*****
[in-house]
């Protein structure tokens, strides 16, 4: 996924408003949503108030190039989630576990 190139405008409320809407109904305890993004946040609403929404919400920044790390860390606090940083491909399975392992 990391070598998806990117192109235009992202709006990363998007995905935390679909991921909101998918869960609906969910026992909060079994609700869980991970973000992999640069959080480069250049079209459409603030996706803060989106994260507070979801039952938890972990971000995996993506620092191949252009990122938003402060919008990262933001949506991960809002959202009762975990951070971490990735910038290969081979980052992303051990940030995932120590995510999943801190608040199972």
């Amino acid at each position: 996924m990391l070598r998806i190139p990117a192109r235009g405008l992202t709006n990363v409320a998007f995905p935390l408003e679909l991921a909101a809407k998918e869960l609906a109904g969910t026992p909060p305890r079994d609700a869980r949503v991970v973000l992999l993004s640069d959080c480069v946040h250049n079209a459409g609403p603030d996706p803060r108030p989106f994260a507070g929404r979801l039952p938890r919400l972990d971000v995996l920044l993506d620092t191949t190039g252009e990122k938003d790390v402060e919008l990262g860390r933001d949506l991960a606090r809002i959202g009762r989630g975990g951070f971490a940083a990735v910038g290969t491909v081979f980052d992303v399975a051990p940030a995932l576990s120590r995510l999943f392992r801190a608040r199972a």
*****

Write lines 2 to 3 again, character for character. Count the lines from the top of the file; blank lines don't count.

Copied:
């Protein structure tokens, strides 16, 4: 996924408003949503108030190039989630576990 190139405008409320809407109904305890993004946040609403929404919400920044790390860390606090940083491909399975392992 990391070598998806990117192109235009992202709006990363998007995905935390679909991921909101998918869960609906969910026992909060079994609700869980991970973000992999640069959080480069250049079209459409603030996706803060989106994260507070979801039952938890972990971000995996993506620092191949252009990122938003402060919008990262933001949506991960809002959202009762975990951070971490990735910038290969081979980052992303051990940030995932120590995510999943801190608040199972």
């Amino acid at each position: 996924m990391l070598r998806i190139p990117a192109r235009g405008l992202t709006n990363v409320a998007f995905p935390l408003e679909l991921a909101a809407k998918e869960l609906a109904g969910t026992p909060p305890r079994d609700a869980r949503v991970v973000l992999l993004s640069d959080c480069v946040h250049n079209a459409g609403p603030d996706p803060r108030p989106f994260a507070g929404r979801l039952p938890r919400l972990d971000v995996l920044l993506d620092t191949t190039g252009e990122k938003d790390v402060e919008l990262g860390r933001d949506l991960a606090r809002i959202g009762r989630g975990g951070f971490a940083a990735v910038g290969t491909v081979f980052d992303v399975a051990p940030a995932l576990s120590r995510l999943f392992r801190a608040r199972a």